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Publication numberUS7617812 B2
Publication typeGrant
Application numberUS 12/156,788
Publication dateNov 17, 2009
Filing dateJun 4, 2008
Priority dateJun 5, 2007
Fee statusPaid
Also published asDE602008005518D1, EP2000654A1, EP2000654B1, US20080306675
Publication number12156788, 156788, US 7617812 B2, US 7617812B2, US-B2-7617812, US7617812 B2, US7617812B2
InventorsBart Hubert Schreurs
Original AssigneeDelphi Technologies, Inc.
Export CitationBiBTeX, EndNote, RefMan
External Links: USPTO, USPTO Assignment, Espacenet
Method of operating a compression ignition engine
US 7617812 B2
Abstract
It relates to a method of operating a compression ignition engine comprising:
    • determining an instantaneous driver torque demand;
    • selectively operating the engine in a first mode or a second mode dependent on the rate of change of driver torque demand;
    • said first mode comprising an air lead mode whereby the intake air flow rate is controlled to achieve the instantaneous driver torque demand and an amount of fuel injected is controlled to obtain a target air/fuel ratio based upon said intake air flow rate;
    • said second mode comprising a fuel lead mode wherein the amount of fuel injected is controlled to achieve the instantaneous torque demand.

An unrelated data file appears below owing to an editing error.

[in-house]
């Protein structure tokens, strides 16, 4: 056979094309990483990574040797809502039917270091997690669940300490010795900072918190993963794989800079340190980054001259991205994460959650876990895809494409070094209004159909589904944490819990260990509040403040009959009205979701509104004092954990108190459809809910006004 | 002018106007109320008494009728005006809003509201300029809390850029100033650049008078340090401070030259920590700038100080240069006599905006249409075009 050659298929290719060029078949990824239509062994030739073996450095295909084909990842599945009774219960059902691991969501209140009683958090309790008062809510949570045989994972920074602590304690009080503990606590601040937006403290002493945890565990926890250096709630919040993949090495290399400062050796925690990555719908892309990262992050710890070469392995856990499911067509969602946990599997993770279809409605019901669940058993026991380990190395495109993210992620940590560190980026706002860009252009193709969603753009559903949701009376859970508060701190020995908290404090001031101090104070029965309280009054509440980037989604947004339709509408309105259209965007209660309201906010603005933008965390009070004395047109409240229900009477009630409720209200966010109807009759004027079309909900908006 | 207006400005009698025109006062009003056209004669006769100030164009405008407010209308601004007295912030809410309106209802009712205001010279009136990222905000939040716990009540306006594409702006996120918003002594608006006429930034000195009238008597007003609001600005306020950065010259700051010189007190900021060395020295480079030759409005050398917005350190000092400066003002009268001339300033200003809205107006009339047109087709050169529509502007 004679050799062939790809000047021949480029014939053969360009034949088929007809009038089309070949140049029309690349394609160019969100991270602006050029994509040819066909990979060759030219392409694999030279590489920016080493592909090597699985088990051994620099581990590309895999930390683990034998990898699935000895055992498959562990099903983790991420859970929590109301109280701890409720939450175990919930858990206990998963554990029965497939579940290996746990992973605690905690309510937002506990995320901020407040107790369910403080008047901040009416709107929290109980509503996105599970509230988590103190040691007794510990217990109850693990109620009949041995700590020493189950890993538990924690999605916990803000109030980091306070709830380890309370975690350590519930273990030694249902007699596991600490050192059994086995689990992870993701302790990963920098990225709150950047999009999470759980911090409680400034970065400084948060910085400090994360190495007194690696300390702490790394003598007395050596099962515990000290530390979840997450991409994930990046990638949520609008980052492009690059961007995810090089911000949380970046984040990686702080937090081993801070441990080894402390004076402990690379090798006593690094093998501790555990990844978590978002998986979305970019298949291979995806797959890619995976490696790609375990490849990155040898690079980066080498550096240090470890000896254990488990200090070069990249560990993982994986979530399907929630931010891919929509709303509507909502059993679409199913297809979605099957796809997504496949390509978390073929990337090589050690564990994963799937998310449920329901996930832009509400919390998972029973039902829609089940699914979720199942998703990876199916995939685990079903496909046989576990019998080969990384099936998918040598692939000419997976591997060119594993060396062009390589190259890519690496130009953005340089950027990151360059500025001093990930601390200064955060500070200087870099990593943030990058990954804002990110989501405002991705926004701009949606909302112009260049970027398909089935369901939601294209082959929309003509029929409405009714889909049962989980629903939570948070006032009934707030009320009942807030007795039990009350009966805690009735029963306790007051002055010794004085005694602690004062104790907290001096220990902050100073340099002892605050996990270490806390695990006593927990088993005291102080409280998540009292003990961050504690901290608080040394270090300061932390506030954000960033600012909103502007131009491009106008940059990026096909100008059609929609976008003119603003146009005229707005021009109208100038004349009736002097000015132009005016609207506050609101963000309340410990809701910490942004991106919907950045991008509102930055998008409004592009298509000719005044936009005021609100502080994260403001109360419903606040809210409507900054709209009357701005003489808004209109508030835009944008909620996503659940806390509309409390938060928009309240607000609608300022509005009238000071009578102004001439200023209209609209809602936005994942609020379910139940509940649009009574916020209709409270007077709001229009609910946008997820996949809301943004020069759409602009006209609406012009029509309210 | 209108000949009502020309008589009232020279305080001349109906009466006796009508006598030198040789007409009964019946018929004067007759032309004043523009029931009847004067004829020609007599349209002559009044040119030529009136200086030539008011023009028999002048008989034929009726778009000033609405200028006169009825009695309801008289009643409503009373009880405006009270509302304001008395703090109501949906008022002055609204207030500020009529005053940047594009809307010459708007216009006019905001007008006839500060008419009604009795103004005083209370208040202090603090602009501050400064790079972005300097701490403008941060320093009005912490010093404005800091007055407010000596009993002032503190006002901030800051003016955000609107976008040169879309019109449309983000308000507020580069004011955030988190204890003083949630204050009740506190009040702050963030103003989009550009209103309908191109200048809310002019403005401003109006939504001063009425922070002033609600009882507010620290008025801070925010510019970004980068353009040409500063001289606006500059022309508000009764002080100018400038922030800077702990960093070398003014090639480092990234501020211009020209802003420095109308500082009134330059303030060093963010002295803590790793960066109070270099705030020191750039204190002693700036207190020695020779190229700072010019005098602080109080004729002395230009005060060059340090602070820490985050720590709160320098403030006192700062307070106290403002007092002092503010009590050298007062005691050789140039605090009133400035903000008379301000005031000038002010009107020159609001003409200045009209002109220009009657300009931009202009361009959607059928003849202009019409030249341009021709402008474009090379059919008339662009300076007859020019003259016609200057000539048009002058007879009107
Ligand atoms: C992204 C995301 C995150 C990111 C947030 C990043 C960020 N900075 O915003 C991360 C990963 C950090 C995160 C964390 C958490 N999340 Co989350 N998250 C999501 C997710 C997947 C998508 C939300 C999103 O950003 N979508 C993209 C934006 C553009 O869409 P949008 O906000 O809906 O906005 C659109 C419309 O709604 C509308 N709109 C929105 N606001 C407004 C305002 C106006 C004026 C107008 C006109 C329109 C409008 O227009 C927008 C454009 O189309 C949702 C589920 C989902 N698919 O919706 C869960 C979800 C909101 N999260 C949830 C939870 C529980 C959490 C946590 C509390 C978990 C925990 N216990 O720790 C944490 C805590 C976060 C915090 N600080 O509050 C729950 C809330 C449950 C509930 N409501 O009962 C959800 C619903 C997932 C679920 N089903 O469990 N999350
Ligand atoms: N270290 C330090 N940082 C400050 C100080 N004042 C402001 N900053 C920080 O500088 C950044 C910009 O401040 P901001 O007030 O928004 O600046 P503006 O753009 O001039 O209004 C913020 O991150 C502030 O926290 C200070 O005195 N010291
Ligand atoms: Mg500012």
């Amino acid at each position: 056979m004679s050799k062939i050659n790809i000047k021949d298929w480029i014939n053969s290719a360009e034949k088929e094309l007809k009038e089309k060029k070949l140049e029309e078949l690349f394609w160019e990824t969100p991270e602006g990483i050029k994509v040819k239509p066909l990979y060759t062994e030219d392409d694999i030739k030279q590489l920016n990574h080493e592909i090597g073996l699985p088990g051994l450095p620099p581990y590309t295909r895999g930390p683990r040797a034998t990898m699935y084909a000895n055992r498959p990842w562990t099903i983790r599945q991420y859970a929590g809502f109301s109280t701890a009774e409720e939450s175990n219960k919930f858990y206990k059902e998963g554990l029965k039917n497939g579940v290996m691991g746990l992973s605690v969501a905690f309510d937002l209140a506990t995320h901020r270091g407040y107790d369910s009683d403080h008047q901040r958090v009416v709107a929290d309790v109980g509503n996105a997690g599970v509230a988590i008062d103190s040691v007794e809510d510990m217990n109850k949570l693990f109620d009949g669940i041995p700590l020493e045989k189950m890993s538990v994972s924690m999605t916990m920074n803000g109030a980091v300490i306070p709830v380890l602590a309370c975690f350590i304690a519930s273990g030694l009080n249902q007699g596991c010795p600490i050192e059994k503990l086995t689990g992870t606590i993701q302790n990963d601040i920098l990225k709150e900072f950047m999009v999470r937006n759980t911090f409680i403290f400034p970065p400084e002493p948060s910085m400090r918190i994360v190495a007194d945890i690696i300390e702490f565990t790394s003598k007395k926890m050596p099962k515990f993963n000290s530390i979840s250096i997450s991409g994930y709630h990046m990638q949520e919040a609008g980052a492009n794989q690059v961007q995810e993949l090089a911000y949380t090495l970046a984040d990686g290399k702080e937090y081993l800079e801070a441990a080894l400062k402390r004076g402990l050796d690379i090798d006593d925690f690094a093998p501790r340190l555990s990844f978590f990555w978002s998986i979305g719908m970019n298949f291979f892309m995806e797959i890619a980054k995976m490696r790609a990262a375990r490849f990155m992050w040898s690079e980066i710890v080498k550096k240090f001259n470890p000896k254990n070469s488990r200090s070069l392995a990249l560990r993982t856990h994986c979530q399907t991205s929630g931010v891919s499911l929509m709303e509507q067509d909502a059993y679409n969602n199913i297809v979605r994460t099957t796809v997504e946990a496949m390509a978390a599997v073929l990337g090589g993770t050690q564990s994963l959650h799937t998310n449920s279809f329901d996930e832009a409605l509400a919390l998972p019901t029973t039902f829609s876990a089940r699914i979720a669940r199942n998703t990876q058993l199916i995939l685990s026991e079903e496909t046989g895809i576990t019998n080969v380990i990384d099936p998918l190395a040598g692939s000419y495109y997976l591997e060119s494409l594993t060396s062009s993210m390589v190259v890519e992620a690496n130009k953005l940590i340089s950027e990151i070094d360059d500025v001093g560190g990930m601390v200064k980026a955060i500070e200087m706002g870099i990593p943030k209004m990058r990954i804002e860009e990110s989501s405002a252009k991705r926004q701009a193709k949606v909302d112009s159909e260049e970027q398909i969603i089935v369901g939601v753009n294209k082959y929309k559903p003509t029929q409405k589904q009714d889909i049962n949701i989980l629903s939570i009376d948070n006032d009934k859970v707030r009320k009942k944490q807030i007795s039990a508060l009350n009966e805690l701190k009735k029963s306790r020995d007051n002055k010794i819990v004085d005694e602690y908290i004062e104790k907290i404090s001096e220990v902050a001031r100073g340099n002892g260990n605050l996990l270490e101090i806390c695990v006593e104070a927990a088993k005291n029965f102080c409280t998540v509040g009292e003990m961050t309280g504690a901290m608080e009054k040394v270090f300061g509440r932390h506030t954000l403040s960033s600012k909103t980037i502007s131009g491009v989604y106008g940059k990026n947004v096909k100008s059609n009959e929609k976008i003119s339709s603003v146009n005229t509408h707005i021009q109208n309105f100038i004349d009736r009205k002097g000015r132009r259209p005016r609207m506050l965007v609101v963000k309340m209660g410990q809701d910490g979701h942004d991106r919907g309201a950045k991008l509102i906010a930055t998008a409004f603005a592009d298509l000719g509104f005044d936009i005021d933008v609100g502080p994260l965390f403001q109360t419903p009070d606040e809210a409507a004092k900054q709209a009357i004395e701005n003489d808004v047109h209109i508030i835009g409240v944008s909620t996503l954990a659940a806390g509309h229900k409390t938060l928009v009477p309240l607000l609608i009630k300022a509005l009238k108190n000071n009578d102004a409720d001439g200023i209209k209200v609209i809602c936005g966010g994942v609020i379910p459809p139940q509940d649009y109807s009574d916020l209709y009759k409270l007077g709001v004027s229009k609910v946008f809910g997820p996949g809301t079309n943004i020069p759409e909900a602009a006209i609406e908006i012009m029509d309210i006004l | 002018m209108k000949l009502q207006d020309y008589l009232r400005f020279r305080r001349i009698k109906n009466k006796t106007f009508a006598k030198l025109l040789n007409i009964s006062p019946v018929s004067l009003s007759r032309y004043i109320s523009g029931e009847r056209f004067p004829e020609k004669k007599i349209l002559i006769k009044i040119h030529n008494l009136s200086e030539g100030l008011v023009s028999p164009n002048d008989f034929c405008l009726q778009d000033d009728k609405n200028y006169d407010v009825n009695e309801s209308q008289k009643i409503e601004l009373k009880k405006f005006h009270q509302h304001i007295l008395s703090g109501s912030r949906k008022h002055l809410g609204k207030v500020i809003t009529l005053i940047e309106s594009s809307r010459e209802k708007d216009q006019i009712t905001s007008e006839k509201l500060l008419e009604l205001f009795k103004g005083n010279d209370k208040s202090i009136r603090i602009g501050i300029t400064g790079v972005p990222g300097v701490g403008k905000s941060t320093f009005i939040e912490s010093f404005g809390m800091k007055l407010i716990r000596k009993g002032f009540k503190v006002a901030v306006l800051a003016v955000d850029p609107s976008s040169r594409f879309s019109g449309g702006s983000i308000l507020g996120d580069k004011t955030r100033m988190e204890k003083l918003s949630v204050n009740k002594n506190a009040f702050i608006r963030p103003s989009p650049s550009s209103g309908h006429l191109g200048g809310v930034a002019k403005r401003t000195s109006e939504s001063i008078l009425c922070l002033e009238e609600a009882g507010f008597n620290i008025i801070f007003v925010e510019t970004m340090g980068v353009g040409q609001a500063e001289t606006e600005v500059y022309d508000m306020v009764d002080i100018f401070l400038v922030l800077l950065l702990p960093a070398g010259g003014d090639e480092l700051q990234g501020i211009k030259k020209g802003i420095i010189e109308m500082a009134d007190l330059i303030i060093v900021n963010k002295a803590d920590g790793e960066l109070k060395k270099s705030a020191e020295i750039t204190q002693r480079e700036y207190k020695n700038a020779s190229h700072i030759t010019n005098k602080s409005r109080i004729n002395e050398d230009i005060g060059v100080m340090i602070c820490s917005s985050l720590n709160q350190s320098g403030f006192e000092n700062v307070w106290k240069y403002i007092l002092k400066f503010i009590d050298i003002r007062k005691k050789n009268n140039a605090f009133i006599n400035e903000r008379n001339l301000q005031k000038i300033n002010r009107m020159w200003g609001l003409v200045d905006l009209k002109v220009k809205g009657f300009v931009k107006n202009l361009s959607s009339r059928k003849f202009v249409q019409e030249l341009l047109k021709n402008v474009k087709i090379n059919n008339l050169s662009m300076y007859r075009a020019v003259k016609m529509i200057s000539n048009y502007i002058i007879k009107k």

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Claims(10)
1. A method of operating a compression ignition engine comprising:
determining an instantaneous driver torque demand;
selectively operating the engine in a first mode or a second mode dependent on the rate of change of driver torque demand;
said first mode comprising an air lead mode whereby an intake air flow rate is controlled to achieve the instantaneous driver torque demand and an amount of fuel injected is controlled to obtain a target air/fuel ratio based upon said intake air flow rate;
said second mode comprising a fuel lead mode wherein the amount of fuel injected is controlled to achieve the instantaneous torque demand.
2. A method according to claim 1, wherein the engine is operated in the first mode under substantially steady state conditions and in the second mode under conditions of rapid change of torque demand.
3. A method according to claim 1, comprising:
determining an instantaneous driver torque demand;
determining an actual intake air flow rate;
determining a required intake air flow rate to achieve the torque demand at a target air/fuel ratio;